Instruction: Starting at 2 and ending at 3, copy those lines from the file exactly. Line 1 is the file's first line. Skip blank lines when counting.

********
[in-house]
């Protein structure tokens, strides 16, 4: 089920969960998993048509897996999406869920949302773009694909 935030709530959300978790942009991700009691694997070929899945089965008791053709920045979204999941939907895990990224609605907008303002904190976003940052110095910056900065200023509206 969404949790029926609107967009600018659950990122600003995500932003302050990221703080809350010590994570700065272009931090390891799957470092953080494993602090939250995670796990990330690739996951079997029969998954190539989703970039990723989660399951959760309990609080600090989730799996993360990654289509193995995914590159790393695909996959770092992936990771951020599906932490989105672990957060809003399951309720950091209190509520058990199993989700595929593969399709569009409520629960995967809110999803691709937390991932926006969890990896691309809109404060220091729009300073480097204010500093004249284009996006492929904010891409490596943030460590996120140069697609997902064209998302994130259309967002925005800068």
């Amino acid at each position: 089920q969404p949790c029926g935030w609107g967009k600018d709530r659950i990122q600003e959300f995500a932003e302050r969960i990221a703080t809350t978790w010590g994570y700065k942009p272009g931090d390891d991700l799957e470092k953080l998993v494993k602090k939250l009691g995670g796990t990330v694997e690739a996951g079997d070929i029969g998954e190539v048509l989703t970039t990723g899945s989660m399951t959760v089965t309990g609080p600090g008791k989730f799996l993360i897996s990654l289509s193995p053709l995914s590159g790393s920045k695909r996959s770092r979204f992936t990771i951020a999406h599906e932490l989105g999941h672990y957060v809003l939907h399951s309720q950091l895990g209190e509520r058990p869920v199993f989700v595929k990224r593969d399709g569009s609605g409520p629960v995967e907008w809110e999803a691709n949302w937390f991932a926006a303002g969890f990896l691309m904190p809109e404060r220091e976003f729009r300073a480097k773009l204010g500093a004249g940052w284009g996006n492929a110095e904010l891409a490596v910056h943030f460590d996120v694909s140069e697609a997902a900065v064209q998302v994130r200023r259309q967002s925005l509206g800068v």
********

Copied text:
């Protein structure tokens, strides 16, 4: 089920969960998993048509897996999406869920949302773009694909 935030709530959300978790942009991700009691694997070929899945089965008791053709920045979204999941939907895990990224609605907008303002904190976003940052110095910056900065200023509206 969404949790029926609107967009600018659950990122600003995500932003302050990221703080809350010590994570700065272009931090390891799957470092953080494993602090939250995670796990990330690739996951079997029969998954190539989703970039990723989660399951959760309990609080600090989730799996993360990654289509193995995914590159790393695909996959770092992936990771951020599906932490989105672990957060809003399951309720950091209190509520058990199993989700595929593969399709569009409520629960995967809110999803691709937390991932926006969890990896691309809109404060220091729009300073480097204010500093004249284009996006492929904010891409490596943030460590996120140069697609997902064209998302994130259309967002925005800068």
């Amino acid at each position: 089920q969404p949790c029926g935030w609107g967009k600018d709530r659950i990122q600003e959300f995500a932003e302050r969960i990221a703080t809350t978790w010590g994570y700065k942009p272009g931090d390891d991700l799957e470092k953080l998993v494993k602090k939250l009691g995670g796990t990330v694997e690739a996951g079997d070929i029969g998954e190539v048509l989703t970039t990723g899945s989660m399951t959760v089965t309990g609080p600090g008791k989730f799996l993360i897996s990654l289509s193995p053709l995914s590159g790393s920045k695909r996959s770092r979204f992936t990771i951020a999406h599906e932490l989105g999941h672990y957060v809003l939907h399951s309720q950091l895990g209190e509520r058990p869920v199993f989700v595929k990224r593969d399709g569009s609605g409520p629960v995967e907008w809110e999803a691709n949302w937390f991932a926006a303002g969890f990896l691309m904190p809109e404060r220091e976003f729009r300073a480097k773009l204010g500093a004249g940052w284009g996006n492929a110095e904010l891409a490596v910056h943030f460590d996120v694909s140069e697609a997902a900065v064209q998302v994130r200023r259309q967002s925005l509206g800068v």